A year ago, the U.S. Federal Reserve delivered a shock to the system with its announcement regarding tapering of economic stimulus. Short-term rates spiked and investors’ lengthy love affair with REITs cooled.
That “wait-and-see” sentiment is on full display in the Real Property Association of Canada (REALpac) /FPL Advisory Group’s second quarter 2014 REALpac / FPL Canadian Real Estate Sentiment Survey. The April survey of more than 40 industry participants found the sentiment was stable compared with the prior survey, which it describes as the “hallmark” of the Canadian market these days.
In particular, those executives noted that asset prices remain high thanks to the persistent low interest rate setting (the U.S. Fed may have roared last year but it never pounced), the economy is still not firing on all cylinders and the industry isn’t expecting much action on rates until sometime next year.
“On the one hand, you have the U.S. perspective which is that surely rates have to go up given the tapering announcement of 2013 and the U.S. government is the owner of so much debt that they have to discontinue buying, continue tapering,” said REALpac CEO Michael Brooks.
Not north of the border
That relatively bullish sentiment is not shared north of the border. Benjamin Tal, deputy chief economist at CIBC World Markets, told attendees at this week’s Land & Development Conference in Toronto that he does not expect rates to rise in Canada until mid-2015 and even then will edge up very gradually.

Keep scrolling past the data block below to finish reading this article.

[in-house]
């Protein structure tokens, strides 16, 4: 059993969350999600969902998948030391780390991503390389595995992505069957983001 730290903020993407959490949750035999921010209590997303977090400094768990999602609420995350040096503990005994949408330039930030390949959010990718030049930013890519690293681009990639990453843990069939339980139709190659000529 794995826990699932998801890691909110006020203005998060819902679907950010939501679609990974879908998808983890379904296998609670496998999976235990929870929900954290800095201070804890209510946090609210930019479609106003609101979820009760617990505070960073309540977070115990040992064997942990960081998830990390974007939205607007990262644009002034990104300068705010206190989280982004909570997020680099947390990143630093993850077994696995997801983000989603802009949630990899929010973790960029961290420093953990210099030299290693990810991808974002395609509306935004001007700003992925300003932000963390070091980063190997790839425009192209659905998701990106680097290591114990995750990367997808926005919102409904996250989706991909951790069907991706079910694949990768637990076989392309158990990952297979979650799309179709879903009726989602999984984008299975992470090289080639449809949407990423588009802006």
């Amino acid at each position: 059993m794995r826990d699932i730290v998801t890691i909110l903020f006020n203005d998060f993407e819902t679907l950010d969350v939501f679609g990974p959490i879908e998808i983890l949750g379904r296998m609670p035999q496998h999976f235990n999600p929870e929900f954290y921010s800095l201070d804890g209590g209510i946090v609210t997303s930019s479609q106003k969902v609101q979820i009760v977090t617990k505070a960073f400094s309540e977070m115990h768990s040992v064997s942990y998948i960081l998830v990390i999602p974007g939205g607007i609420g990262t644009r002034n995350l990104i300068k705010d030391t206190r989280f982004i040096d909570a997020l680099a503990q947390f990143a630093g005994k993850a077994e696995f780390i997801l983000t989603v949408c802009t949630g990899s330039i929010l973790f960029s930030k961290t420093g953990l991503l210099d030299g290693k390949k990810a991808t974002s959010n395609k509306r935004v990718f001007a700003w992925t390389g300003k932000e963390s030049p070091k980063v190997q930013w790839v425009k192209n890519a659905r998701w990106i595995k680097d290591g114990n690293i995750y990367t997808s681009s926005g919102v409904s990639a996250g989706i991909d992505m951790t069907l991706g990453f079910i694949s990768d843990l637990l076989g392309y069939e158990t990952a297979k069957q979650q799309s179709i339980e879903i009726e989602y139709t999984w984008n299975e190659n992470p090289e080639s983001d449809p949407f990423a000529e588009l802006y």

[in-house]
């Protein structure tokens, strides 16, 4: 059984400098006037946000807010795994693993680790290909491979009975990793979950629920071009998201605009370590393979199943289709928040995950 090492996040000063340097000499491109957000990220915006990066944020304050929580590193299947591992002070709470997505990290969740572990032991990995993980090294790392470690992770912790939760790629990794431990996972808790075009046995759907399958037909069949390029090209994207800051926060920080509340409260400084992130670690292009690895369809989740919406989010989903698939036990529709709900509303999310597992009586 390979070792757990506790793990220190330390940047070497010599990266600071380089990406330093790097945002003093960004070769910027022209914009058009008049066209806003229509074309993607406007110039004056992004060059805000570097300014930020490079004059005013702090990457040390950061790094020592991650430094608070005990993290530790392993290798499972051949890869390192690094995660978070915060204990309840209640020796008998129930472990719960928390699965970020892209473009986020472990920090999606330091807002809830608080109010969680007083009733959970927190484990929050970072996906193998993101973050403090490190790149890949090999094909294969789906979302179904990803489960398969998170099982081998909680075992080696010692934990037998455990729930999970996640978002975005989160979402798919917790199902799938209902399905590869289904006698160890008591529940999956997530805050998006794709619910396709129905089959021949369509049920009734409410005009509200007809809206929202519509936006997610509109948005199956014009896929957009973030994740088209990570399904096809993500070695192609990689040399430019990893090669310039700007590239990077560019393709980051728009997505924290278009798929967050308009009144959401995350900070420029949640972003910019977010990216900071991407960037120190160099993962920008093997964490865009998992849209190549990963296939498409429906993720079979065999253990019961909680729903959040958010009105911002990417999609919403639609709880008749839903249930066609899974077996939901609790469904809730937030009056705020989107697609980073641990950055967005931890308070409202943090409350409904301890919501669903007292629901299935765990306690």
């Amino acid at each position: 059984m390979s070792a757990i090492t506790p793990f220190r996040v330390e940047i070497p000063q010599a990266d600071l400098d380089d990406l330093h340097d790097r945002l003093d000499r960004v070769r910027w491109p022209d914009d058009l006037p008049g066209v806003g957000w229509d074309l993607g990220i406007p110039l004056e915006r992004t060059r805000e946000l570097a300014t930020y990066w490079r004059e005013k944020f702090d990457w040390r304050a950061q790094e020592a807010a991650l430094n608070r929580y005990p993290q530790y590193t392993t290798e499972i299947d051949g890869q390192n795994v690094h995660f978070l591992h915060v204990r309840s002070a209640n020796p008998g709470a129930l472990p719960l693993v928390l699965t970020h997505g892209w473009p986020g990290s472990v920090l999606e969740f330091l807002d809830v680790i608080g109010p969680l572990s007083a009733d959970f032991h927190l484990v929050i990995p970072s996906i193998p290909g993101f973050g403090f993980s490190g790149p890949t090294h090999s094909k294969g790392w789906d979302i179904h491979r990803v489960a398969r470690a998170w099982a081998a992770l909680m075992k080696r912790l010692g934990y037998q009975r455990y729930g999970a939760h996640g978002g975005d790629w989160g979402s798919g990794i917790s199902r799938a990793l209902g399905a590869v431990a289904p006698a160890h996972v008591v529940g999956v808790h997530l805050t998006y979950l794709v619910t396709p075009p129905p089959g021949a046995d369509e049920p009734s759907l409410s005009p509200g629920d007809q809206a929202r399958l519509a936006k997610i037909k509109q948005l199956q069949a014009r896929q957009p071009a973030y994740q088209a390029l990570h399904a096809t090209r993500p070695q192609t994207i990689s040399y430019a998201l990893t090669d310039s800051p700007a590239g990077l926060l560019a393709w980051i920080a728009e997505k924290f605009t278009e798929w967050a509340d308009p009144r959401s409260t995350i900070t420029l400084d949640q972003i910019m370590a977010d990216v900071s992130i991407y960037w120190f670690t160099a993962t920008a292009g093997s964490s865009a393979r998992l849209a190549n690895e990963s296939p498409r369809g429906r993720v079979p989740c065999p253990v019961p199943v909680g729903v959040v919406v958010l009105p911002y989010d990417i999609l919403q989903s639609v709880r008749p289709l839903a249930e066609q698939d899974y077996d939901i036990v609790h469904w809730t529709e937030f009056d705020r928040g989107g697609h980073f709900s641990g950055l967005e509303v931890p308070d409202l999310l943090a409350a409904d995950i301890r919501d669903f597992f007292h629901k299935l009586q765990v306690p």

The U.S.-Canada disconnect was borne out in the survey. U.S. real estate professionals are much more bullish about market conditions and future prospects than their Canadian counterparts. That is also displayed in overall sentiment. While it is stuck at 54 in Canada, it is at 67 among U.S. survey participants.
You would think that another year or two of ultra-low rates would be embraced by real estate market participants, but the risk of eventual interest rate increases has created nervousness and uncertainty in general in the commercial real estate market and has put some REITs in a tough spot in particular.
“If you are a CEO of one of the 69 Canadian REITs, what do you do in the face of potentially rising interest rates?” said Brooks. “I think for them, you just have to drive on. Ladder your mortgage maturities and push maturities and renewal dates out. Find accretive buys, enhance what you already have, optimize your own operations and keep growing your portfolio as best you can in this market.”
Challenge for youngest Canadian REITs
The REALpac chief added that the challenge may be greatest for some of the youngest Canadian REITs, about 15 of which went public in the year prior to the May 2013 U.S. Fed tapering announcement.
“So for a number of those smaller REITs which IPO’d before May of 2013, they are a bit stuck at a unit price below issue price and trying to figure out how to get back,” he added. “For the REIT market as a whole, if you weren’t worried about interest rates going up, many of the existing REIT units look like bargains based on them trading at or below current NAV and the relatively high current yields.”
Brooks said the rising interest rate concern may be resulting in reduced investor appetite for new share offerings on the part of existing REITs to fund new acquisitions. This is borne out by broker comments REITs are either out of the market entirely or are being very picky about what they are buying.
“They have this now higher accretive return hurdle to hit that maybe some other buyers don’t.”